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Back in the good old days of the Cold War, when I was a kid and all the Soviet missiles were aimed at me and my kin in North Dakota, the domino theory held that if one nation fell to communism, so too would all of its neighbors. The process was liable to end with Minnesota toppling, and then bringing down North Dakota.

I snark, but the domino theory was used to justify all kins of hideous mischief, from American involvement in the Vietnam War to our endless meddling in Latin America.

It strikes me as a huge irony of history that the most notable instance of a regional domino effect is the wave of democratization that swept through eastern Europe in 1989/90. And now the desire for democracy seems to be doing the same in North Africa and the Middle East.

I don’t buy into any teleological approach to history. Democracy is still far from a foregone conclusion in Tunisia or Egypt, never mind Bahrain or Yemen. Still, it’s fascinating to see that the domino dynamic is so much stronger for nascent democracies than it ever was for authoritarian communist states.

Maybe the theory would have been more accurate if we’d added some Legos to it?

(Image by Flickr user John-Morgan, used under a Creative Commons license. I do love those Legos!)

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With my partner a whole ocean away from me, I’m not in a very lovey-dovey mood for Valentine’s Day. That leaves plenty of time to think about what allowed Love to sneak out of courtly ballads and Shakespearean plays and into the hearts of average Americans. And no, it’s not chick lit or rom-coms.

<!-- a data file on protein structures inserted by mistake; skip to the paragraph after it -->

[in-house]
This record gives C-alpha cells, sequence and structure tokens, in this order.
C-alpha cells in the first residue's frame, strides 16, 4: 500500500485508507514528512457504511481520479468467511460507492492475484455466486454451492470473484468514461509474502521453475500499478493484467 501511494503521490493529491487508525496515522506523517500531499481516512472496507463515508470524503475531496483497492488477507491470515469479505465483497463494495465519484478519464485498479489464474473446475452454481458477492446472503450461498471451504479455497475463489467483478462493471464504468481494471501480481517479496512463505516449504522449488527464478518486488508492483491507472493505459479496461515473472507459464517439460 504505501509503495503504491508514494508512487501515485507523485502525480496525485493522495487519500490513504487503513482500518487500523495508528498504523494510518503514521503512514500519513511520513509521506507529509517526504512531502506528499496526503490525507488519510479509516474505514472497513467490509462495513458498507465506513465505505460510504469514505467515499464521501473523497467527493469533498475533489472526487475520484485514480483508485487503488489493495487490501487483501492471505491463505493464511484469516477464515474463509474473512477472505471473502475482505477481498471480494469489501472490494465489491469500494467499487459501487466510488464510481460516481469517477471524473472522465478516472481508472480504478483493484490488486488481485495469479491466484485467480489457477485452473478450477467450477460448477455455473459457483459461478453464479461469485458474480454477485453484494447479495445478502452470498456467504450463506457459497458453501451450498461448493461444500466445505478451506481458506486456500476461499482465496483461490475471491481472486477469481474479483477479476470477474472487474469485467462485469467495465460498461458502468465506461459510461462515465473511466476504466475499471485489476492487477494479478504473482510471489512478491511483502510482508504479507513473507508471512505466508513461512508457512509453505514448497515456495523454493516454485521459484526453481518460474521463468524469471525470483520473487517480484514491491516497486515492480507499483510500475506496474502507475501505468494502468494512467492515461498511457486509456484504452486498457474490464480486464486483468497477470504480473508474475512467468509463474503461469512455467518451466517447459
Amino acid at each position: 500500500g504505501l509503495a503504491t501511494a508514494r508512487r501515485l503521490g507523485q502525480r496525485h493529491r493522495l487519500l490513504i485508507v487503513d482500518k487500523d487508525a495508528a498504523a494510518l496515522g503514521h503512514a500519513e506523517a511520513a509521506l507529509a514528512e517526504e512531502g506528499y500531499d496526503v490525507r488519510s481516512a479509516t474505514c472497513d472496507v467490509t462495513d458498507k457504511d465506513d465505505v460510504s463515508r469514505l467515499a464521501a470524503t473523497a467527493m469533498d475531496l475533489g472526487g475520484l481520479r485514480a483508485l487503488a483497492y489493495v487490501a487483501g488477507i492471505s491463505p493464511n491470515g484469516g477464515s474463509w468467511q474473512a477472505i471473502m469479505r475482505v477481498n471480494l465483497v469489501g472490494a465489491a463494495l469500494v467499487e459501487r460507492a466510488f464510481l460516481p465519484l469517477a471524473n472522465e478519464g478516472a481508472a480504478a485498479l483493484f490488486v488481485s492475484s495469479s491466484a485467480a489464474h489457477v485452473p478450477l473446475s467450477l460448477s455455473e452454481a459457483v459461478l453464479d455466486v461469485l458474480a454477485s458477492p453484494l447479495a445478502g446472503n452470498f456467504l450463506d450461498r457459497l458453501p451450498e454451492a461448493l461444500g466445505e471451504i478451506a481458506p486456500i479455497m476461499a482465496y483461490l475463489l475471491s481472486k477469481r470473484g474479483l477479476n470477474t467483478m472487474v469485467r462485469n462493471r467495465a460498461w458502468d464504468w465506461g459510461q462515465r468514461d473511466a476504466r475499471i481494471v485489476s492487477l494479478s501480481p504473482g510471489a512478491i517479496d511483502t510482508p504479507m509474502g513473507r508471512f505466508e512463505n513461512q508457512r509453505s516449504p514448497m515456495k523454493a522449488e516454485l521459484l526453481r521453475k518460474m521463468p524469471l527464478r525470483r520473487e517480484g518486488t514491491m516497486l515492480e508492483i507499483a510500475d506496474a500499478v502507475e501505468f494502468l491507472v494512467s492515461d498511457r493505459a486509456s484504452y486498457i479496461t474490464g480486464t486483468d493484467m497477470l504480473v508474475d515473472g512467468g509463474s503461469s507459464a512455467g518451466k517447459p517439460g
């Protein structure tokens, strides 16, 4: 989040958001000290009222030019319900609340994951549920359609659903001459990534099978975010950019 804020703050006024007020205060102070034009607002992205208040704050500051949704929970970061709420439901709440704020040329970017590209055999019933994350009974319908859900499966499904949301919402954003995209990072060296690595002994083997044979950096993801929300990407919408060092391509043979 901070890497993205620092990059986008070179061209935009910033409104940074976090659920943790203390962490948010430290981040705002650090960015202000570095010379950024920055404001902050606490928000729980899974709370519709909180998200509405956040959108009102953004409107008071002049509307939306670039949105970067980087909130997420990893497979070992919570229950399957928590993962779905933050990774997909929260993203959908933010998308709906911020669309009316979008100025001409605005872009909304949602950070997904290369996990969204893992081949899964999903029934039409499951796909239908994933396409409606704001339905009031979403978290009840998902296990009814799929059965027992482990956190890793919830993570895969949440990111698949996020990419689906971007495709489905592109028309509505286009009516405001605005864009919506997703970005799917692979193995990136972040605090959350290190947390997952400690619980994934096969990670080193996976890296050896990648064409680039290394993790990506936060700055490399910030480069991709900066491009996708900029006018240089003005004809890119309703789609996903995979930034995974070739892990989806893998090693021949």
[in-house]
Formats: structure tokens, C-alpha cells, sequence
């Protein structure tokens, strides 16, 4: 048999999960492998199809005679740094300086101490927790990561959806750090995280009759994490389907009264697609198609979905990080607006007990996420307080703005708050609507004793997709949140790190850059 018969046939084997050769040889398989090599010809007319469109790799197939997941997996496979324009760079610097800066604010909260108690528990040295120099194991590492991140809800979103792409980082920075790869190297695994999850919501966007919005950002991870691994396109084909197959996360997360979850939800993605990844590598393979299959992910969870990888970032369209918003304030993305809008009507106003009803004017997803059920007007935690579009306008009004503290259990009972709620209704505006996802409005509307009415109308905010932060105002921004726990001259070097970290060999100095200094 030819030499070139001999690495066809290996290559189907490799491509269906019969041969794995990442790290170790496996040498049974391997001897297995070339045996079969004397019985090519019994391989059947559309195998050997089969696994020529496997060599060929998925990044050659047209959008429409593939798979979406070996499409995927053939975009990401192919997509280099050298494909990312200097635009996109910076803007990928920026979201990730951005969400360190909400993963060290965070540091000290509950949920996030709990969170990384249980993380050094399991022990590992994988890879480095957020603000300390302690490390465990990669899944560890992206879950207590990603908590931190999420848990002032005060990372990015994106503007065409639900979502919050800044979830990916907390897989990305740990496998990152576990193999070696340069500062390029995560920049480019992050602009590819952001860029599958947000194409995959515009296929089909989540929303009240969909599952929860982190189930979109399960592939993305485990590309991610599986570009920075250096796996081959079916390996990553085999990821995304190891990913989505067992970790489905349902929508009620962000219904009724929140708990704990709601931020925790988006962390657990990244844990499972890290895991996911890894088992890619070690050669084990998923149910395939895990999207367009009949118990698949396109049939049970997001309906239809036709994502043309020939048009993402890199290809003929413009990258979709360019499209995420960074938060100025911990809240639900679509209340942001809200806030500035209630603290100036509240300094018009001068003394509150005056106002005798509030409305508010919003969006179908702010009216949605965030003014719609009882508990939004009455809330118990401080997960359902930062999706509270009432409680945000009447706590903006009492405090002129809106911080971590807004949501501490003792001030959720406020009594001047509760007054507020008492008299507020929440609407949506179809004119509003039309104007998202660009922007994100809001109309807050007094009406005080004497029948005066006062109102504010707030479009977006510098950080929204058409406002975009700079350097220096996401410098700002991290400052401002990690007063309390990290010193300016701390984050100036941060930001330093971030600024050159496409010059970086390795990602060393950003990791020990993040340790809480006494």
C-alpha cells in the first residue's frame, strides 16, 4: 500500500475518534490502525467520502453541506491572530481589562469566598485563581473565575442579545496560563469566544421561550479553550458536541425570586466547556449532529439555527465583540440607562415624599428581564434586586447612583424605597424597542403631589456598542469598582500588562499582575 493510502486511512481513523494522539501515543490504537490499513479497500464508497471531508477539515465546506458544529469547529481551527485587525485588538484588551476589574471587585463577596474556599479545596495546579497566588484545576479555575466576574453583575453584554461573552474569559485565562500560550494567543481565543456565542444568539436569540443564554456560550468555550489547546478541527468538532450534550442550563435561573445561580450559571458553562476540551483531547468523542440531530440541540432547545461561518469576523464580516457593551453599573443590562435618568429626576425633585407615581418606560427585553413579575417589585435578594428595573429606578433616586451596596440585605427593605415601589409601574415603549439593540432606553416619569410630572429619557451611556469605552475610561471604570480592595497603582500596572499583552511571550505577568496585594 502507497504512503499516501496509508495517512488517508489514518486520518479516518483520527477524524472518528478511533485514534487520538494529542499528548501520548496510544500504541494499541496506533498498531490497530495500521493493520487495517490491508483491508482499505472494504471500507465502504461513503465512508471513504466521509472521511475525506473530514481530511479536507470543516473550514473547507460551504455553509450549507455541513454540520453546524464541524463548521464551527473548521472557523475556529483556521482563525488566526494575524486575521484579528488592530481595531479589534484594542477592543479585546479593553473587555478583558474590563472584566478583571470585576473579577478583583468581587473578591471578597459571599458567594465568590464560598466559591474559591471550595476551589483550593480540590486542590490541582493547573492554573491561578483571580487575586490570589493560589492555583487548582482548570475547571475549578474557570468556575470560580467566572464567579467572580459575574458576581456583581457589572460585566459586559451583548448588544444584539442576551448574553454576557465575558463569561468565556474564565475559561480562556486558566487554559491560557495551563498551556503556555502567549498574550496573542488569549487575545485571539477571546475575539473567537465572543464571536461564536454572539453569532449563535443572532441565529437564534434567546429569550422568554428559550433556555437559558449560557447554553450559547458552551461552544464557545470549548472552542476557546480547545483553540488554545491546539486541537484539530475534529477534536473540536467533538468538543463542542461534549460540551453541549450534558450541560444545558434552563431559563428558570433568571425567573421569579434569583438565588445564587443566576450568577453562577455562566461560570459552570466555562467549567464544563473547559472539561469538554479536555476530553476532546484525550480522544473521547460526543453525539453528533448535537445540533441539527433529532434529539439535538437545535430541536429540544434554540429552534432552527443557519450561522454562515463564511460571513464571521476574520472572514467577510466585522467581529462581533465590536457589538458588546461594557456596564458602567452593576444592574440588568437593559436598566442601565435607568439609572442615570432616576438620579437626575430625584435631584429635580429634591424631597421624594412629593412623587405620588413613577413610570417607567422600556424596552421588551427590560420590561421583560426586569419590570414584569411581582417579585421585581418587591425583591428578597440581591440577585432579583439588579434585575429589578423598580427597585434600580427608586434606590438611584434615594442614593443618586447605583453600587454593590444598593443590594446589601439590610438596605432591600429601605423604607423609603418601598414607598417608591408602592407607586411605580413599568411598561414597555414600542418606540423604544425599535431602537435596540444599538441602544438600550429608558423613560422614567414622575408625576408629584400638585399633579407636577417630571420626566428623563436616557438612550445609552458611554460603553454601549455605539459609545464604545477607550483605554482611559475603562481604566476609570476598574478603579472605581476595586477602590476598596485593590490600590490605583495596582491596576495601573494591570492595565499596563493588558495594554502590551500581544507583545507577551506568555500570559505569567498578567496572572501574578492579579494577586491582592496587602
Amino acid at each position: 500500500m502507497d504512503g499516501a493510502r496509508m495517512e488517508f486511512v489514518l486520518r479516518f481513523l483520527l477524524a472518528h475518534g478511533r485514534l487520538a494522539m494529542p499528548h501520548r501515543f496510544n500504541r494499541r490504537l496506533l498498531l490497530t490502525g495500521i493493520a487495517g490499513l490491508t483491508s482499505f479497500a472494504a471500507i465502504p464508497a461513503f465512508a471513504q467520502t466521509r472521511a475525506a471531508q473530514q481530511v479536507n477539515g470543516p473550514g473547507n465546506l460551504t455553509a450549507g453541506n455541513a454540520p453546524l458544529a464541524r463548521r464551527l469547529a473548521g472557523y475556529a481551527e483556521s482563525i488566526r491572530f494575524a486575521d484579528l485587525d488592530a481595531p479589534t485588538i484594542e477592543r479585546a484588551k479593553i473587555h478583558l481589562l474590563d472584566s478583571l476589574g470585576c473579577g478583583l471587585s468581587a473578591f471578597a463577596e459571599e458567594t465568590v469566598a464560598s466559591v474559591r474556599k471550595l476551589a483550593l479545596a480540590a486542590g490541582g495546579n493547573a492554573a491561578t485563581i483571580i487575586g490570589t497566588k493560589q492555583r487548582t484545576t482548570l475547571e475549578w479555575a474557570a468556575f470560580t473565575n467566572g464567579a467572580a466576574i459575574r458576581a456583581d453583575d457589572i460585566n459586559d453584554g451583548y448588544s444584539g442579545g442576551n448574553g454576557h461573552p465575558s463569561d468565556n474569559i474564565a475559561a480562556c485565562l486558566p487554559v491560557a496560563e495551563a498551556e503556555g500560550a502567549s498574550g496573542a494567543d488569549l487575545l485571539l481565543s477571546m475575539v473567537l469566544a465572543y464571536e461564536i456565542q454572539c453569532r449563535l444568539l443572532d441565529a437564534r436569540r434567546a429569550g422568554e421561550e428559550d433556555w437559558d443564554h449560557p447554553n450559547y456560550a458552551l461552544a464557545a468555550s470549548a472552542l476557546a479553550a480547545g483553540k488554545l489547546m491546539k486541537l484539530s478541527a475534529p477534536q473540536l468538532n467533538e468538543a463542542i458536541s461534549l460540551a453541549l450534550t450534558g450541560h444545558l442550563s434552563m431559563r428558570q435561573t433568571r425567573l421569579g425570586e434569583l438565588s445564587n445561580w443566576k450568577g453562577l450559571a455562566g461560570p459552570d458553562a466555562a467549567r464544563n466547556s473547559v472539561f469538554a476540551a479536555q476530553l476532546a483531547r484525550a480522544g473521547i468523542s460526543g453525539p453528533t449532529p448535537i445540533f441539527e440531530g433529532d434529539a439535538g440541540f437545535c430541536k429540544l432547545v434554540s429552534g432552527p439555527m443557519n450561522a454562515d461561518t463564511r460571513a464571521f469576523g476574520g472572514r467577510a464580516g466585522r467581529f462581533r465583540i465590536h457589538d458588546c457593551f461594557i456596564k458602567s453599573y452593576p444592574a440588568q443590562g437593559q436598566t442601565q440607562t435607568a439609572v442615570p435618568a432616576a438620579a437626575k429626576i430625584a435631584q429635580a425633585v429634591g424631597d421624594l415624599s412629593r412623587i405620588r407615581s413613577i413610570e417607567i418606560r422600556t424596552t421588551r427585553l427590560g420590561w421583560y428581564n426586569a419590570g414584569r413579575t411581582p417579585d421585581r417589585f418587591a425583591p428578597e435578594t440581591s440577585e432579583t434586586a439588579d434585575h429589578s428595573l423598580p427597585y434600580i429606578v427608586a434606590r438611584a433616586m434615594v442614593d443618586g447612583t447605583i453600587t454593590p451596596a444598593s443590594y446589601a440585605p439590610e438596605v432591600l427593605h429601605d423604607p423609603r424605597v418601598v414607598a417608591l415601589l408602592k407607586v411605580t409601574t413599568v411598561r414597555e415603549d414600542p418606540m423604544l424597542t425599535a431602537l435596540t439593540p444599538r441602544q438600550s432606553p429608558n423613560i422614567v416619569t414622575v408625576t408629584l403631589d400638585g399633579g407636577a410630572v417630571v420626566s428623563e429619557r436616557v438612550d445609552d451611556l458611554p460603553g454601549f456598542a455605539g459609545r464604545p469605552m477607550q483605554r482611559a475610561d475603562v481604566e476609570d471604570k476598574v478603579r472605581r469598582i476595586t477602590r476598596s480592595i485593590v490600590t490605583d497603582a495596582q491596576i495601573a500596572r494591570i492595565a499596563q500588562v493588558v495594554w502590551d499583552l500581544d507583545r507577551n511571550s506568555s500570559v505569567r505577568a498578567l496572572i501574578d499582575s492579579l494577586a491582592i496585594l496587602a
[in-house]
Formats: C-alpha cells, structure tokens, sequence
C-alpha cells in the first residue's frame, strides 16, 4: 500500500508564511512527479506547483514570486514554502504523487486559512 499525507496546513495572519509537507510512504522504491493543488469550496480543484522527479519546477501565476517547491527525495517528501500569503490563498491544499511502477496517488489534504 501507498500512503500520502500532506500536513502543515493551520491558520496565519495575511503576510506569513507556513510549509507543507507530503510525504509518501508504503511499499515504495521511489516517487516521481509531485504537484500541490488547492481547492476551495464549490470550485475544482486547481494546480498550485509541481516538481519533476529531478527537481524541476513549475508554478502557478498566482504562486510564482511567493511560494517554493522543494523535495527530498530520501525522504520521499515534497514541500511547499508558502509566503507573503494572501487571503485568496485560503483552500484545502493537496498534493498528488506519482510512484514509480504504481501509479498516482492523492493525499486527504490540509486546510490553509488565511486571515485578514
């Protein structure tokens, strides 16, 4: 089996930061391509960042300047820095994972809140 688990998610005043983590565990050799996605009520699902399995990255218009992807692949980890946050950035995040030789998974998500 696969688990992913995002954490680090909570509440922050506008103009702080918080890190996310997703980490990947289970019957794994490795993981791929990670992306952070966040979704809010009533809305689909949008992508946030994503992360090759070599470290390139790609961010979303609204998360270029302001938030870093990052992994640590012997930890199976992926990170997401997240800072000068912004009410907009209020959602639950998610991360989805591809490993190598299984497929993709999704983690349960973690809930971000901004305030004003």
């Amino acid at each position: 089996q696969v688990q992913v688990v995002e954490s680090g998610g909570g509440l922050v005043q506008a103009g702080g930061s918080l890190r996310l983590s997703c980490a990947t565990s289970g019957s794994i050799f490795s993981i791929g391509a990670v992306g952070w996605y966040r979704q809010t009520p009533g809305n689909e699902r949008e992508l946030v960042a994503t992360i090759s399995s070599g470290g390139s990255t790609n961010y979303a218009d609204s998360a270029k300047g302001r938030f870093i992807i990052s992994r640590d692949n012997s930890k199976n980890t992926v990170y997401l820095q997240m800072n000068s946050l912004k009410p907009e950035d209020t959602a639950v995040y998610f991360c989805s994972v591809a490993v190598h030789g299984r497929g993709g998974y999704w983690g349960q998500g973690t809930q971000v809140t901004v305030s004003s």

The long answer would involve reading Stephanie Coontz’s Marriage, a History: How Love Conquered Marriage – the story of how marriage made the historical shift from an economic arrangement to a partnership from which we expect love and companionship..

Oh, and by now we also expect hot sex for more years than humans used to live, period, from birth to death. Nearly 500 years ago, Martin Luther set us down this road when he rejected the Catholic insistence on procreative sex, and instead embraced pleasure in marriage. Luther liked marriage. He termed it a “hospital for lust.” Bear in mind that in those days, hospitals weren’t in the business of curing; they took the poor and the insane and the unwed-but-pregnant off the streets. They were a way of containing social problems. Bear in mind, too, that Luther thought women’s lot was to be wives and mothers, undoing some of Eve’s screw-up in the garden. Still, there’s a solid though wavy line from Luther to Susie Bright.

The short answer: If we feel free to love today – or to lust outside of of the old “hospital” – we can thank two things: 1) the right to say no to sex, the key prerequisite for sighing a breathy, enthusiastic YES, and 2) reliable birth control with legal abortion as a safe backup. From the Ohio Statehouse to the House of Representatives, these rights are under more ferocious fire than I can recall in the post-Roe era.

But it’s a holiday, and so instead of gloom, let there be satire! It’s the more festive response – and maybe more effective , too. Here’s Kristen Schaal of the Daily Show, mocking the piss out of the “No Taxpayer Money for Abortions” crowd.

I used this in class last week to illuminate rape myths, and students got it like never before. (Does this mean college administrators will one day replace me with a semi-random mix off the tubes?)